In the second quarter of the year we will see the results of our initial training program in the Wikieup project. A 30-hole drilling program is planned and, depending on the results of the drilling program, additional metallurgical tests may follow.

The second quarter of 2022 will also include the launch of a 30-hole exploratory drilling campaign in the San Domingo project. It is also planned to direct drilling nozzles with the application of 3D modeling and subsequent drilling and metallurgical sampling.

The company plans to end the year, pending approval, with a study of its Basin North, Basin East Extension and Wikieup South projects. A subsequent 14-hole program has already been approved in Basin East, which will be combined with Basin North. The Basin East extension will form a larger resource that will join the existing resource in Basin East by Q4 2022 / Q1 2023.

The Eureka and Wilson H2 projects are also planned to go through exploratory drilling at the end of the year.

Bradda Head Lithium sees great potential for raising the price of its shares in the future and believes that once its resources are proven through planned drilling campaigns, it will experience a large increase in value.

Do you have any plans to expand your assets in North America?

Beard has three types of lithium assets in the United States: clay in Arizona, pegmatite in Arizona and brine in Nevada. The company has a unique mix of the three types of lithium deposits and we are not aware of another junior that has all three. Only one of these assets would be the founder of a company, so as a company we do not currently plan to expand further, but we always keep an eye out for opportunities.

Bradda Head Lithium Limited works with local stakeholders to develop its projects, ensuring that the local community is aware of and committed to the development of Bradda. The goal is to develop all three types of assets to ensure low operating costs, low carbon footprint and to be key producers of high quality lithium end products for the US domestic market.

To help achieve this, we are well funded by our IPO 2021, the funding we received from our deal with Lithium Royalty Corporation, and the recent $ 12.9 million placement we made in April, attracting institutional investors from North America, and we added to our investor from the UK base. The royalties were signed in December 2021 for $ 8 million in three payments and they also participated in a private placement worth $ 2.5 million at the same time.

Lithium assets

How do you intend to keep your processes as environmentally friendly as possible?

We strive to achieve green practices by ensuring that we give priority to low-carbon processes in the design of processing and extraction routes. We also plan to work with local communities on other green initiatives, and progress is expected later this year.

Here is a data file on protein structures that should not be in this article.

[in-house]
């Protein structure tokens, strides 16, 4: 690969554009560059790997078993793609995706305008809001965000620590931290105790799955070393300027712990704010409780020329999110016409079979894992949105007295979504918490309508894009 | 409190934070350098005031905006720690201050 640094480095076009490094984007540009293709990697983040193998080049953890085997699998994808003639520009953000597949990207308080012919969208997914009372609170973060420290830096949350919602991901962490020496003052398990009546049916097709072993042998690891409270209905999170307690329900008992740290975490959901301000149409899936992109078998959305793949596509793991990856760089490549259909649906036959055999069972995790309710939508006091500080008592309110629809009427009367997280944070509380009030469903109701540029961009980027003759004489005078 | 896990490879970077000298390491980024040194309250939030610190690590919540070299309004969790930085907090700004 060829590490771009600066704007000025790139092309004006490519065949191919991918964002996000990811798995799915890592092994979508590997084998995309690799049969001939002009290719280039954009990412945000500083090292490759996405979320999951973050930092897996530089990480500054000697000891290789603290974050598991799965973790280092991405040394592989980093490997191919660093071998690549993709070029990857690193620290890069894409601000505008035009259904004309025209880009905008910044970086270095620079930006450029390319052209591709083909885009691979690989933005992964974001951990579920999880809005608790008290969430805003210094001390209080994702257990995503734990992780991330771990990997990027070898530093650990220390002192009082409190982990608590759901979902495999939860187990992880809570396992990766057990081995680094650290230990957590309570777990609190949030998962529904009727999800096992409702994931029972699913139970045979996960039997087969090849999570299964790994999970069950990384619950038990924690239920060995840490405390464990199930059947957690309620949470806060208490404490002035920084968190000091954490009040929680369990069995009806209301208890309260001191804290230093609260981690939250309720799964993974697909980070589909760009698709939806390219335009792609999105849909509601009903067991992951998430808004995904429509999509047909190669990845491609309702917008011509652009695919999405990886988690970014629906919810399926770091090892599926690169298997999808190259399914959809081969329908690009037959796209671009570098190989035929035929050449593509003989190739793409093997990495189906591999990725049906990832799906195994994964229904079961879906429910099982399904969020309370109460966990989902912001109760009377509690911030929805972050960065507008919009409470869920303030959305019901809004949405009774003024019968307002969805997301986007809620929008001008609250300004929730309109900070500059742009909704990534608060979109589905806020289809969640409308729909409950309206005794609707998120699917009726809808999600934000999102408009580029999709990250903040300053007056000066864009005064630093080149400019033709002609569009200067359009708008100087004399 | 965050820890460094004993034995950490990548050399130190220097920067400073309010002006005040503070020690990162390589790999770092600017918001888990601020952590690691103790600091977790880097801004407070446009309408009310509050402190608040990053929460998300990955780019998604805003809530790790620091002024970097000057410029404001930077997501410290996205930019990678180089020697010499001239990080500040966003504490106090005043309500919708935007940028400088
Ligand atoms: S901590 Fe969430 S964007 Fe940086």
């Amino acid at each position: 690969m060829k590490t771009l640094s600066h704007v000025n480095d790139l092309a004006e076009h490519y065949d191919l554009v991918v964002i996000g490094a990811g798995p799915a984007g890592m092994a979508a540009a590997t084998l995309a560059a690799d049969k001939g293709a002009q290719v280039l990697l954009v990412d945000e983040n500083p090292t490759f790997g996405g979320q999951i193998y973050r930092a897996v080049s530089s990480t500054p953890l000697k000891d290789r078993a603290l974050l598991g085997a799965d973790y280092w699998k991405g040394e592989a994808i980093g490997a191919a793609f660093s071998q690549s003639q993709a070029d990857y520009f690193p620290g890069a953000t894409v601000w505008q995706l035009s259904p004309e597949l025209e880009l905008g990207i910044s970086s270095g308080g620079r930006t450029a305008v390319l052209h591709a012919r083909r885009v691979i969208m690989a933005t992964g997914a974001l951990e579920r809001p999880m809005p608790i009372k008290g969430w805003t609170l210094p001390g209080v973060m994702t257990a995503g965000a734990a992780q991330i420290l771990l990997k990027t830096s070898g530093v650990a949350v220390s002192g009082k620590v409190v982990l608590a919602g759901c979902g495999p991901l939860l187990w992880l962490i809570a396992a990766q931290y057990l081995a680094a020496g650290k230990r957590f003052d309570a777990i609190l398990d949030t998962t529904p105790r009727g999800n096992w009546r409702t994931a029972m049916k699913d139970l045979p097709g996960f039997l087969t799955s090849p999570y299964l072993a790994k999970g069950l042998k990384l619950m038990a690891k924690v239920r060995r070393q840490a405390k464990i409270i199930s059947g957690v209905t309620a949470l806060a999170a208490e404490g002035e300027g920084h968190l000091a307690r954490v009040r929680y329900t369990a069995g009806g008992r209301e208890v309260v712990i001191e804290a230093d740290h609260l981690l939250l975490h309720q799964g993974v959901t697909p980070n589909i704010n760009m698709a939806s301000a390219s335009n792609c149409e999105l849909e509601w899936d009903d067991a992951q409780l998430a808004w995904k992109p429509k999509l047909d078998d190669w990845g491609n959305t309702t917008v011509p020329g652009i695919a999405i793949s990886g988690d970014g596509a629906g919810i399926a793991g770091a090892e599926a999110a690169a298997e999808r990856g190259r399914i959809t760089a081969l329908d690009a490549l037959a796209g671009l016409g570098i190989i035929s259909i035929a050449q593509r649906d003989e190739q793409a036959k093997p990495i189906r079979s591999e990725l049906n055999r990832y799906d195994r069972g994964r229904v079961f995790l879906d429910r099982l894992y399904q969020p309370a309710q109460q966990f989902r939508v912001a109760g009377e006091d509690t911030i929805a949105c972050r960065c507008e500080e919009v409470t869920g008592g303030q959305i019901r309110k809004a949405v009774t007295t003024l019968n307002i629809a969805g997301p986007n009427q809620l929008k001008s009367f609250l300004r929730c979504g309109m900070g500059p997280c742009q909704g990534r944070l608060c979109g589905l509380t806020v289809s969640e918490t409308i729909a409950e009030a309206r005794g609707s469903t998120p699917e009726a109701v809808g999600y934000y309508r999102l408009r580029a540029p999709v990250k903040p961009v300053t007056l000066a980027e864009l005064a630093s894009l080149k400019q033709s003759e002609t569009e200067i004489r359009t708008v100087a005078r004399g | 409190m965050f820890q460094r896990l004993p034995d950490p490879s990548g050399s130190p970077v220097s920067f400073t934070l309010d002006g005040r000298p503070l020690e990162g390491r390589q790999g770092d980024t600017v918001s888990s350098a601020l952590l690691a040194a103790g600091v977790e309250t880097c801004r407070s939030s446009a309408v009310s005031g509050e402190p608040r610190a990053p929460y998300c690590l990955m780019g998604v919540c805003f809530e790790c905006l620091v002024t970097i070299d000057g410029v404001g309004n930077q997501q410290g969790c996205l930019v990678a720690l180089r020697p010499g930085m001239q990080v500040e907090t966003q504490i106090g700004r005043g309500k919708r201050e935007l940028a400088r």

What are the main challenges you face in your mission to supply low-carbon lithium to the United States?

Bradda Head Lithium believes the United States lacks a critical domestic supply of raw materials for the low-carbon battery industry. Most of the world’s high-quality lithium originates in Australia and South America before being processed in China and then distributed around the world. Bradda Head aims to develop its low-carbon lithium projects based close to its end users. The company believes it is strategically located to create a supply chain in the United States and meet the needs of the lithium market in the United States.

The development of the US supply chain relies on all developed connections. To start this process, raw materials are required and this is where Bradda Head comes from. Manufacturers of batteries and retouching equipment are emerging in the United States to take Bradda Head’s lithium carbonate or hydroxide from their clay assets and spodumene concentrate from their pegmatite assets.

What are your main goals for 2022 and beyond?

Thanks to $ 12.9 million in funding in April, we are in a good position to accelerate our assets. In the near future, we will focus primarily on expanding the resources in our clay assets in Arizona, namely Basin East, Basin North and Basin East. We have applied for permits for these claims and plan to drill them sequentially, once resolved, through Q2 / Q3 / Q4, which will be built into a larger resource that we plan to launch in Q4 2022 / Q1 2023.

We are pleased to announce an updated assessment of mineral resources in our Basin East project in Arizona, which has led to a 65% increase in tonnes of lithium carbonate equivalent. Recent exploratory drilling and logging has also identified a high quality zone in the 58kt resource at about 1300 ppm Li. This is significantly useful in identifying and locating the next round of drilling targets.

In June, we began drilling our pegmatites to help us better understand them and potentially confirm our thesis that they are geologically similar to other areas of pegmatite systems.

This year we will also see shallow drilling in our Eureka project in Nevada to test the potential that this is a clay asset, as well as a brine project.

Please note that this article will also appear in the tenth edition of ours quarterly publication.